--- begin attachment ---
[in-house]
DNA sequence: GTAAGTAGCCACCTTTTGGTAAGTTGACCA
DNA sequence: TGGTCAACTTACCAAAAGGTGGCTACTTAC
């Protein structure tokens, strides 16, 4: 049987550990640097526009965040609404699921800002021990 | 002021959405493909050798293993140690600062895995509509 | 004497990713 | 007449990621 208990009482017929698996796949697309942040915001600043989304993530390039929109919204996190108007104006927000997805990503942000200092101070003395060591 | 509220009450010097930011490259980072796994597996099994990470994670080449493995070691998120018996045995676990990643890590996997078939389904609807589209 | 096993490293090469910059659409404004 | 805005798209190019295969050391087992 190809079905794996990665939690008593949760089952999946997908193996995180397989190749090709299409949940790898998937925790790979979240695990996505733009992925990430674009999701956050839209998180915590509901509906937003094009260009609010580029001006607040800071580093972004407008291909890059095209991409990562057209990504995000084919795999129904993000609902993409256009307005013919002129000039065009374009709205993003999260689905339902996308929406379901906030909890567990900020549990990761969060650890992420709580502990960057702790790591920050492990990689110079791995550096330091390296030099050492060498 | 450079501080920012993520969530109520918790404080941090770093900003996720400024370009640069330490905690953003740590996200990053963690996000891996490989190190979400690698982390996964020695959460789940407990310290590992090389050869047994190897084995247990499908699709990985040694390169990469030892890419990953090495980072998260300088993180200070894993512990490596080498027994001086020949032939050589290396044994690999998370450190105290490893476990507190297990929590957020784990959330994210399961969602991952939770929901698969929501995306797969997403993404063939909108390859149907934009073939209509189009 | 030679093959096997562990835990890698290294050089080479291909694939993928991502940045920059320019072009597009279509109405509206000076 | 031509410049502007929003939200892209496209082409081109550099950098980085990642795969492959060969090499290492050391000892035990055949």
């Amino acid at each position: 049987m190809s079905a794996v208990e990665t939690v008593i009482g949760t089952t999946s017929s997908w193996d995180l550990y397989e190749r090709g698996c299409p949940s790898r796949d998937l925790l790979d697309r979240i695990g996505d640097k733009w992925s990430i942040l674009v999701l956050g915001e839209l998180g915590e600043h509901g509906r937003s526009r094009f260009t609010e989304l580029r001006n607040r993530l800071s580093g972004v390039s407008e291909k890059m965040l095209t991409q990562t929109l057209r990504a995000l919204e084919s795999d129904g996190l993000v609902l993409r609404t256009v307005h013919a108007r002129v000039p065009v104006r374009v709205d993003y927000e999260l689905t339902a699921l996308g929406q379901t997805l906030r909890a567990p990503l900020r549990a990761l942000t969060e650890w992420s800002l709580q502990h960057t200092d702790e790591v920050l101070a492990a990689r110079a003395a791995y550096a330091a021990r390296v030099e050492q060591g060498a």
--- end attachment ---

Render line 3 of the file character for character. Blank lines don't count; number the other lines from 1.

DNA sequence: TGGTCAACTTACCAAAAGGTGGCTACTTAC